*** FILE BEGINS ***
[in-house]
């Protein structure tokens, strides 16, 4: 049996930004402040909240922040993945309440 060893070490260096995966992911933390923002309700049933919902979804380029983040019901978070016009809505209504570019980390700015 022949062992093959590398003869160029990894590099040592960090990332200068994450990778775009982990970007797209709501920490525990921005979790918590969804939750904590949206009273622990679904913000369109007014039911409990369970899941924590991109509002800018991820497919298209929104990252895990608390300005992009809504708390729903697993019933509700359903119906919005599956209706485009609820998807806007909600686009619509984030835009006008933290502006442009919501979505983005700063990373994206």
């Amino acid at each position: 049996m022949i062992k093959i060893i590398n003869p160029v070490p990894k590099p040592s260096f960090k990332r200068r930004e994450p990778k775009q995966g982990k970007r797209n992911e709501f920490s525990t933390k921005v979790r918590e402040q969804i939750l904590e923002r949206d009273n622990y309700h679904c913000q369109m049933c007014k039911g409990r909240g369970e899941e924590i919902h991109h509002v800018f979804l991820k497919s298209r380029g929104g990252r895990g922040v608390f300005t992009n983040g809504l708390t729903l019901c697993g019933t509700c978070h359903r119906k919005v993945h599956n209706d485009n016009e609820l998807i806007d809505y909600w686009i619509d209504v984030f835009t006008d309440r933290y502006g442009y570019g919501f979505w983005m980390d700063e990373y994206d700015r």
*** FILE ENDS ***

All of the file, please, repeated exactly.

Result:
[in-house]
């Protein structure tokens, strides 16, 4: 049996930004402040909240922040993945309440 060893070490260096995966992911933390923002309700049933919902979804380029983040019901978070016009809505209504570019980390700015 022949062992093959590398003869160029990894590099040592960090990332200068994450990778775009982990970007797209709501920490525990921005979790918590969804939750904590949206009273622990679904913000369109007014039911409990369970899941924590991109509002800018991820497919298209929104990252895990608390300005992009809504708390729903697993019933509700359903119906919005599956209706485009609820998807806007909600686009619509984030835009006008933290502006442009919501979505983005700063990373994206």
């Amino acid at each position: 049996m022949i062992k093959i060893i590398n003869p160029v070490p990894k590099p040592s260096f960090k990332r200068r930004e994450p990778k775009q995966g982990k970007r797209n992911e709501f920490s525990t933390k921005v979790r918590e402040q969804i939750l904590e923002r949206d009273n622990y309700h679904c913000q369109m049933c007014k039911g409990r909240g369970e899941e924590i919902h991109h509002v800018f979804l991820k497919s298209r380029g929104g990252r895990g922040v608390f300005t992009n983040g809504l708390t729903l019901c697993g019933t509700c978070h359903r119906k919005v993945h599956n209706d485009n016009e609820l998807i806007d809505y909600w686009i619509d209504v984030f835009t006008d309440r933290y502006g442009y570019g919501f979505w983005m980390d700063e990373y994206d700015r």